For applying varnish or Cetol to Whaler wood items, HANG them. I untwist, cut up and straighten a standard clothes hanger with the cardboard pants tube. Each makes two hangers for Whaler wood. Fashion the lower end into an "L" and slide it through one of the screw holes in the wood. With the varnish, work your way back to a handhold place on the wood, then slide it onto the hanger, and finish up the last bit. I hang mine off of open kitchen wall cabinet door handles overnight. Works real well, and you'll get perfect work each time.
Currently in the process of applying ten coats of varnish to my console teak and RPS.
posted 11-13-2002 05:37 PM ET (US)
"Make regular inspections to all coated areas. Problem areas should be attended to immediately and maintenance coats should be routinely applied. If the coating is allowed to weather beyond the regular maintenance period of one year, returning this surface to excellent condition will be more difficult.
Exterior: A maintenance coat of Cetol Marine should be applied annually. If the boat is stored in a boat house or is covered when not in use, maintenance coat may be extended for two years. More frequent application may be necessary depending upon the use and environmental conditions.
So it can be maintained fairly easily. I'm not sure how easy it is to remove. I would assume that would involve sanding.
The stuff does last. According to the Powerboat-Reports test done outdoors in New England, their Cetol sample looked good after 3-1/2 years. Although I think they said it was starting to look like it needed another coat.
A couple more tips. Make sure you have adequate ventilation. Work in a well lighted area. After the first coat, try looking across the wood for dry spots when you check your next coat. Also, not all foam brushes are created equal. Last night's coat didn't go as well. I kept getting small black dots on the wood in the new coat. Turned out the foam brush I grabbed was breaking down. Of course right on the handle of this brush it says "Not for shellac or lacquer".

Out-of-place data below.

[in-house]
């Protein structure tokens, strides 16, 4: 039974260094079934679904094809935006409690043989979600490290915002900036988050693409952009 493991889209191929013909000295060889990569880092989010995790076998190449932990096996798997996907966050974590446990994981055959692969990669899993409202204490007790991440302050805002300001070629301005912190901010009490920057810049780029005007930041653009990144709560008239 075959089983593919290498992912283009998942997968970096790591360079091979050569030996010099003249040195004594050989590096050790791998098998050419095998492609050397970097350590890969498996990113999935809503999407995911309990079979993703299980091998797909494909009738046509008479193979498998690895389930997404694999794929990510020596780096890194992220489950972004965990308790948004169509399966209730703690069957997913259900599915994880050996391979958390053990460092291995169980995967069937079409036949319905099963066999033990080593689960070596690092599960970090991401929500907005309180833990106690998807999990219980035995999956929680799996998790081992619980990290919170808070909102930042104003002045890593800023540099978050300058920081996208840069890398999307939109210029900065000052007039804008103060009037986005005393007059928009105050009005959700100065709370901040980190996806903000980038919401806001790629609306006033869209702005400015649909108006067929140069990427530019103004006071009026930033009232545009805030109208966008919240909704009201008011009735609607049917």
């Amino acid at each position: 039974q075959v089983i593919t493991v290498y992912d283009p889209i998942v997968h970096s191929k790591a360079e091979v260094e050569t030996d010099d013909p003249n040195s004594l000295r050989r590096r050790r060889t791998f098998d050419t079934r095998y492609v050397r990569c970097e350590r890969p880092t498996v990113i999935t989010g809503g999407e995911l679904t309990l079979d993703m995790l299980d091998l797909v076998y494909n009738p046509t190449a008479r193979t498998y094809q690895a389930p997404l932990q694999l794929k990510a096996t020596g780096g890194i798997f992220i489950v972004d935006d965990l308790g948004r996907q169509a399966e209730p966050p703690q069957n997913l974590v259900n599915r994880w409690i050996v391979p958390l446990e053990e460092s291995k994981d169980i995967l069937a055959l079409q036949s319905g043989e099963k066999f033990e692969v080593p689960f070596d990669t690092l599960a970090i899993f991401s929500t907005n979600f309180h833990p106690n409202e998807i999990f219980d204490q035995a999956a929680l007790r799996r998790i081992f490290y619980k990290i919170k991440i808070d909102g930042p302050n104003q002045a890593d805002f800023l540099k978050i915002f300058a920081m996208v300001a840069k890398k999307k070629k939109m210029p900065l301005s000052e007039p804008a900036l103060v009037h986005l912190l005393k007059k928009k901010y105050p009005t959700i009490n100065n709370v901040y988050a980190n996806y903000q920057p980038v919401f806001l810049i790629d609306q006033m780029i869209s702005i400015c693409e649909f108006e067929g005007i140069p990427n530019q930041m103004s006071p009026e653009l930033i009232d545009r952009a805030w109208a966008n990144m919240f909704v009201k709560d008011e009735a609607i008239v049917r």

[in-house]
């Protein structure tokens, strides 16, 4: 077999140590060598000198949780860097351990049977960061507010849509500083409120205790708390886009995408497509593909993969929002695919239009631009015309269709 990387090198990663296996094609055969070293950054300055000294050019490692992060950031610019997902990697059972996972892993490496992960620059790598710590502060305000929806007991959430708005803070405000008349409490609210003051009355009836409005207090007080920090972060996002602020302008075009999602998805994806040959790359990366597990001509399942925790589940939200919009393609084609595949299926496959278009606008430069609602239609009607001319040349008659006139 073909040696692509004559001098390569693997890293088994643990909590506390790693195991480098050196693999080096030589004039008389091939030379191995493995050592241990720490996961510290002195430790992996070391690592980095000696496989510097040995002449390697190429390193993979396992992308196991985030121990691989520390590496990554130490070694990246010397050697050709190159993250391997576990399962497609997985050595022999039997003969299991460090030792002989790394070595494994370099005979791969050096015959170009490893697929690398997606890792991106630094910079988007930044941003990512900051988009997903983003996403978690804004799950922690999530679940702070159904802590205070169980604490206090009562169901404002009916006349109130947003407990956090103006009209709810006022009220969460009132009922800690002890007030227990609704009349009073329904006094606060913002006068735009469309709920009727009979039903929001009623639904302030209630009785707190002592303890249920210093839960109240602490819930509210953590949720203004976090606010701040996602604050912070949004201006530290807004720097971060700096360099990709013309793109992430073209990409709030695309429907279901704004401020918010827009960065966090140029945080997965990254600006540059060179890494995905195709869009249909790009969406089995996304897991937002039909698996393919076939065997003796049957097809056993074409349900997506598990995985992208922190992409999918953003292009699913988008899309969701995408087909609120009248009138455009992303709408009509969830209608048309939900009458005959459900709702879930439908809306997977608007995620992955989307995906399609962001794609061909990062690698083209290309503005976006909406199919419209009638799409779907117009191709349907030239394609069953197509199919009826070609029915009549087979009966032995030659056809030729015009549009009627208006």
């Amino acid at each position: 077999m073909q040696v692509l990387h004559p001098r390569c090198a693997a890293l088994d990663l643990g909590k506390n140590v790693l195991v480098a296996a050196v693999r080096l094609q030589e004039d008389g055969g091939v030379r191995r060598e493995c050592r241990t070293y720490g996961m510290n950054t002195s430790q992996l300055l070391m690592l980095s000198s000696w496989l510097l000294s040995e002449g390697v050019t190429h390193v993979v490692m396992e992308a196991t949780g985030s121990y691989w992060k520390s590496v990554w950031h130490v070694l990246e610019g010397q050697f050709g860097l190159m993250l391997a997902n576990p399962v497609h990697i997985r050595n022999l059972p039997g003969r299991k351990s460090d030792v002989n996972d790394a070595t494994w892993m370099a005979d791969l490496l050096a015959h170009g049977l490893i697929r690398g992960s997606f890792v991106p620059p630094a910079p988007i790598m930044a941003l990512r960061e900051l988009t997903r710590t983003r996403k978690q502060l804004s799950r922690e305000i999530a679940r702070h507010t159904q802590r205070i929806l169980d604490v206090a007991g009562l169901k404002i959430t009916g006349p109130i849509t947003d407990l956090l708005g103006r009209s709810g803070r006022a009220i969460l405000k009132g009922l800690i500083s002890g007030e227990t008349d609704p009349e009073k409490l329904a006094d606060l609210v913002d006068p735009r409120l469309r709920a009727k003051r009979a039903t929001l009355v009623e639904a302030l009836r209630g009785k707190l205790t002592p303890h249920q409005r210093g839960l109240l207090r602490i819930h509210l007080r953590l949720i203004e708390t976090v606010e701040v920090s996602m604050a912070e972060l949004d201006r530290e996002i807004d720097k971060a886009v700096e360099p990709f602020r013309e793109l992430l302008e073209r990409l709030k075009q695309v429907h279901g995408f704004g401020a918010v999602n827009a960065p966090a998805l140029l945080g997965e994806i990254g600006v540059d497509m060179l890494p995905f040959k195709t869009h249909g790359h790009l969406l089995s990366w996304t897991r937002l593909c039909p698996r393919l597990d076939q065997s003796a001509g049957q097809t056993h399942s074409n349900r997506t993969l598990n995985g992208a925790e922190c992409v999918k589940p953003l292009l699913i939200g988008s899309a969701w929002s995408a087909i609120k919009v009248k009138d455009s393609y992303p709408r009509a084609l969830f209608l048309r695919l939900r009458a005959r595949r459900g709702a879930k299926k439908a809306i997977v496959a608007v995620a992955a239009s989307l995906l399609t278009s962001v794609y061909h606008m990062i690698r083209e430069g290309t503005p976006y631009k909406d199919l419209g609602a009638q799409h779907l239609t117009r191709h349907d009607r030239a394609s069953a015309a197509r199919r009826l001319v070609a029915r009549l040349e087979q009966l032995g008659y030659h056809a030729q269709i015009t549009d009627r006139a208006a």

posted 11-14-2002 03:01 PM ET (US)
I, too, have discovered differences in foam brushes. However, they all say not for shellac or lacquer, so the Cetol must have some of those ingredients in it. They do not break down with varnish or paint.
First having bought these in a Boat US store, I later dicovered how badly overpriced they were at $1.25 each. Then I discovered them for 22 cents at Walmart. But I have noticed that the Walmart ones have a more porous black foam, less desireable. You want the dense foam variety for a good job. Finally, I have found them at a good Builder supply house (Menards, from WI) in my area for the same Walmart price, and with the super dense, grey foam. Home Depot also stocks the good ones, but for more like 50 cents each.
posted 11-15-2002 12:08 AM ET (US)
It wouldn't be the laquer or shellac that harms the brush, but the denatured alcohol that is used as the liquid for these finishes.
posted 05-15-2006 11:26 AM ET (US)
Sixer, I have a Ryobi DS2000 and am unable to locate paper for it. I would very much appreciate it if you could email me the Sears Craftsman Sander Model # and/or the Sand Paper Product # that referred to the Ryobi Ds2000 on it.